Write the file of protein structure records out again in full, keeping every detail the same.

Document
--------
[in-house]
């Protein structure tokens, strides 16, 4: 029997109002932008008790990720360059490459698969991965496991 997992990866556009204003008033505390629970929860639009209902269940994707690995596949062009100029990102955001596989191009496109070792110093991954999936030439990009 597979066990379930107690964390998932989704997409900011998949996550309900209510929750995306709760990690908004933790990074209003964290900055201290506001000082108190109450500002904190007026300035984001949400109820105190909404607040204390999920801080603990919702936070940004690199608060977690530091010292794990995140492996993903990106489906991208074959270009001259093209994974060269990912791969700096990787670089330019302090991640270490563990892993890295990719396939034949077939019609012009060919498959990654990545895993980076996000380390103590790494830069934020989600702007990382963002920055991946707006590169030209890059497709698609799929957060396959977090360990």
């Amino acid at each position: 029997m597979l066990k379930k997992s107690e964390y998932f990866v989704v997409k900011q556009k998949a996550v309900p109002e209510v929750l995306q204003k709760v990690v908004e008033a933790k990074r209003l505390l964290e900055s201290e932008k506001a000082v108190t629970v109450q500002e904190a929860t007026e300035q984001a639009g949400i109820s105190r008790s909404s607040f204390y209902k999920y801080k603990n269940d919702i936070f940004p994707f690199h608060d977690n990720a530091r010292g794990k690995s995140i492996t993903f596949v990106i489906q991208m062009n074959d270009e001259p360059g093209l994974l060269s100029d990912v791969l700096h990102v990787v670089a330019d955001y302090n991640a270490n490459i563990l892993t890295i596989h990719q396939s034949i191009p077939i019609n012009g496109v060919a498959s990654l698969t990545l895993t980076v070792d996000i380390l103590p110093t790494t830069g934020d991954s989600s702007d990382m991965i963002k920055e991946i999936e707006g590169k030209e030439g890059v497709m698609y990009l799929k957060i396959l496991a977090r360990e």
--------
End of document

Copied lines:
[in-house]
């Protein structure tokens, strides 16, 4: 029997109002932008008790990720360059490459698969991965496991 997992990866556009204003008033505390629970929860639009209902269940994707690995596949062009100029990102955001596989191009496109070792110093991954999936030439990009 597979066990379930107690964390998932989704997409900011998949996550309900209510929750995306709760990690908004933790990074209003964290900055201290506001000082108190109450500002904190007026300035984001949400109820105190909404607040204390999920801080603990919702936070940004690199608060977690530091010292794990995140492996993903990106489906991208074959270009001259093209994974060269990912791969700096990787670089330019302090991640270490563990892993890295990719396939034949077939019609012009060919498959990654990545895993980076996000380390103590790494830069934020989600702007990382963002920055991946707006590169030209890059497709698609799929957060396959977090360990």
């Amino acid at each position: 029997m597979l066990k379930k997992s107690e964390y998932f990866v989704v997409k900011q556009k998949a996550v309900p109002e209510v929750l995306q204003k709760v990690v908004e008033a933790k990074r209003l505390l964290e900055s201290e932008k506001a000082v108190t629970v109450q500002e904190a929860t007026e300035q984001a639009g949400i109820s105190r008790s909404s607040f204390y209902k999920y801080k603990n269940d919702i936070f940004p994707f690199h608060d977690n990720a530091r010292g794990k690995s995140i492996t993903f596949v990106i489906q991208m062009n074959d270009e001259p360059g093209l994974l060269s100029d990912v791969l700096h990102v990787v670089a330019d955001y302090n991640a270490n490459i563990l892993t890295i596989h990719q396939s034949i191009p077939i019609n012009g496109v060919a498959s990654l698969t990545l895993t980076v070792d996000i380390l103590p110093t790494t830069g934020d991954s989600s702007d990382m991965i963002k920055e991946i999936e707006g590169k030209e030439g890059v497709m698609y990009l799929k957060i396959l496991a977090r360990e």